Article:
The U.S. Department of Veterans Affairs offers a variety of housing benefits to eligible veterans and service members, including mortgages that don’t require a down payment, housing grants for veterans with service-related disabilities and rental assistance for veterans in need. Whether you’re a renter, you have plans to buy a home or need housing assistance, help should be within reach.
VA loans are available to eligible borrowers getting a mortgage to buy or refinance a primary residence. (The program does not finance rental properties or vacation houses.) The VA doesn’t actually lend money to homebuyers; the agency guarantees loans made by private lenders to eligible borrowers. The VA sets the minimum loan qualification requirements, and it doesn’t guarantee mortgages with risky provisions or loans to applicants with insufficient income or poor credit.
A VA loan can help you move into the home of your dreams, assuming your dreams are in your price range. “There is no VA loan limit, per se you can borrow as much as you’d like,” says Dan Green, loan officer at Waterstone Mortgage and author of The Mortgage Reports. “However, because VA loan guidelines enforce a maximum debt-to-income ratio (DTI) for all approved loans, your maximum loan size will be capped by household income and your debts.”
The VA requires that you apply for a certificate of eligibility (COE). You can apply for a COE via mail or fax. Or you can do it the easy way and have your VA lender get it for you using an online system available to lenders, which takes just a few minutes in most cases. You must meet minimum terms of service for different peacetime/war years to qualify.
Options for disabled veterans
The federal government offers grants to eligible veterans blinded, paralyzed and otherwise disabled in the U.S.’s wars and military actions to help them buy, build or adapt homes that accommodate their disabilities. The Specially Adapted Housing (SAH), Special Housing Adaptation (SHA)
and Temporary Residence Assistance (TRA) grants were created to help disabled veterans lead more independent lives.
The SAH and SHA are similar, with the main difference being that the SHA grant can be used for a home in which the veteran lives but does not own. SAH grants can be used to construct a specially adapted home on a new lot, build specially adapted housing on land already owned or remodel an existing home for specially adapted housing. Disabled veterans can also apply the grant against the unpaid principal mortgage balance of an adapted home already acquired without the assistance of a VA grant.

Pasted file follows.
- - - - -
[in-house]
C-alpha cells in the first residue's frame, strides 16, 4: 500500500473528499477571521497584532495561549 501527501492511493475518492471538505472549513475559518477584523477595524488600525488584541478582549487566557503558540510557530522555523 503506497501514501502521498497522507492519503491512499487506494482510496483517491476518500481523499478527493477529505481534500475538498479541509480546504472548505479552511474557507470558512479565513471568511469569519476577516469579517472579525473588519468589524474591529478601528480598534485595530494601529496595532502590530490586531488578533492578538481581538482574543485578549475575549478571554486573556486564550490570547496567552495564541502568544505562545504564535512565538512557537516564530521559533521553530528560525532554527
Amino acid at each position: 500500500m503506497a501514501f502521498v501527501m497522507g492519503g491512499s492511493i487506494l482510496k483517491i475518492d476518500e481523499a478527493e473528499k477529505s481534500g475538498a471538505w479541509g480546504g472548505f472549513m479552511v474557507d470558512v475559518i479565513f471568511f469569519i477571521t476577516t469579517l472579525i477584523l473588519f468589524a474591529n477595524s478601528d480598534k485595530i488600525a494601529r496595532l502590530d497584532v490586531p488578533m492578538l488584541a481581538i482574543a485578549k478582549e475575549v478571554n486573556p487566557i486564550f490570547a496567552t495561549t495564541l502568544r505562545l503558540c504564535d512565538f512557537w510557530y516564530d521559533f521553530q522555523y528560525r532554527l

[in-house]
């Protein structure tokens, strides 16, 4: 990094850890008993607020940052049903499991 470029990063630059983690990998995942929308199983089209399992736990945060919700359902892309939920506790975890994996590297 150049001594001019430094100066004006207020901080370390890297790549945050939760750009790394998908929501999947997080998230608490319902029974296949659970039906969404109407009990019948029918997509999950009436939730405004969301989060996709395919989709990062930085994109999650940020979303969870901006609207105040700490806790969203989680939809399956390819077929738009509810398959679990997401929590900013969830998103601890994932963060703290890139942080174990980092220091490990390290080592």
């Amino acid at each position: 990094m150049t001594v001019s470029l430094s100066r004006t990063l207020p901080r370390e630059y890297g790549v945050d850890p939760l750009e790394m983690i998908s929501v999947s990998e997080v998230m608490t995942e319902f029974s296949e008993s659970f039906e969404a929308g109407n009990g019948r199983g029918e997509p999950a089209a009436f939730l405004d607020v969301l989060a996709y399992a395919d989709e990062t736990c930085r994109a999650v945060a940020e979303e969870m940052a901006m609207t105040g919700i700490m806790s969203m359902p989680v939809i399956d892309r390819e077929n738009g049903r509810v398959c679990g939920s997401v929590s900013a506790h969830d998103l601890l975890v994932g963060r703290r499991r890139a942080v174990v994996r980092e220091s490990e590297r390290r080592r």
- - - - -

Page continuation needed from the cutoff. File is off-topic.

In addition to adaptive housing grants, disabled veterans who apply for VA-backed mortgages can get their funding fees waived. The VA also offers rental assistance for those who do not own or wish to own their homes. Organizations like
Building Homes for Heroes also build or buy homes and give them to eligible veterans and families.
Resources for more housing help
Able-bodied vets might find a fit with one of the many programs available to moderate or low income homebuyers, first-time homebuyers and buyers in redevelopment areas. These include Mortgage Credit Certificates (MCCs), which refund part of the mortgage interest paid by qualified homebuyers, down payment assistance (DPA) programs and programs that
help with closing costs, such as the
Military Housing Assistance Fund.
Various state programs help veterans with housing-related costs. For example, the Texas Veterans Land Board supplies low-interest property, residential and home improvement loans that require little or no down payment, along with cemetery plots. The home loan program also offers an interest rate reduction to qualifying veterans with a disability. Separately, the PenFed Foundation offers grants to veterans who are also first-time homebuyers.
One of the best resources available for vets looking to buy or build a home is the U.S. Department of Housing and Urban Development (HUD). Its State Pages
provide comprehensive lists of housing agencies and charitable programs, including those set up for veterans and military families. That’s where you’ll find programs like CalVet, a California program offering below-market interest rates to qualified veterans.
Help for renters or homeless veterans
If you’re not a homeowner or in a position to become one, you may be able to find rental assistance. The VA and other government and charitable agencies offer a wide variety of programs for disabled and able-bodied veterans who need help.
The U.S. Department of Housing and Urban Development and VA Supportive Housing Program (HUD-VASH) offers rent subsidies. The amount of the subsidy is paid directly to the landlord, and the veteran pays the difference. In addition, the HUD-VASH program supplies other supportive services to women veterans, veterans who have recently returned from combat zones and veterans with disabilities.
The VA’s 26 Cities Initiative has spawned efforts across the country to end veteran homelessness in many large cities. Bonuses and incentives are provided to landlords to offer rentals to veterans, and to brokers who connect veterans with subsidized housing projects like Section 8. Participants in the 25 Cities Initiative include Atlanta, Baltimore, Boston, Chicago, Denver, Detroit, Fresno, Honolulu, Houston, Las Vegas, Los Angeles, Miami, New Orleans, New York City, Orlando, Philadelphia, Phoenix, Portland, Riverside, San Diego, San Francisco, Seattle, Tampa, Tucson and Washington, DC.
With so many options available, a little expert advice will go a long way. Contact your local VA, explain your housing situation, and find out what the agency can do for you. After all, you’ve earned it.
VA Home Loans. US Department of Veterans Affairs. http://www.benefits.va.gov/HOMELOANS/index.asp
Housing Help for Veterans. USA.gov. https://www.usa.gov/veteran-housing
VA 25 Cities Initiative. US Department of Veterans Affairs. https://www.va.gov/homeless/25cities.asp/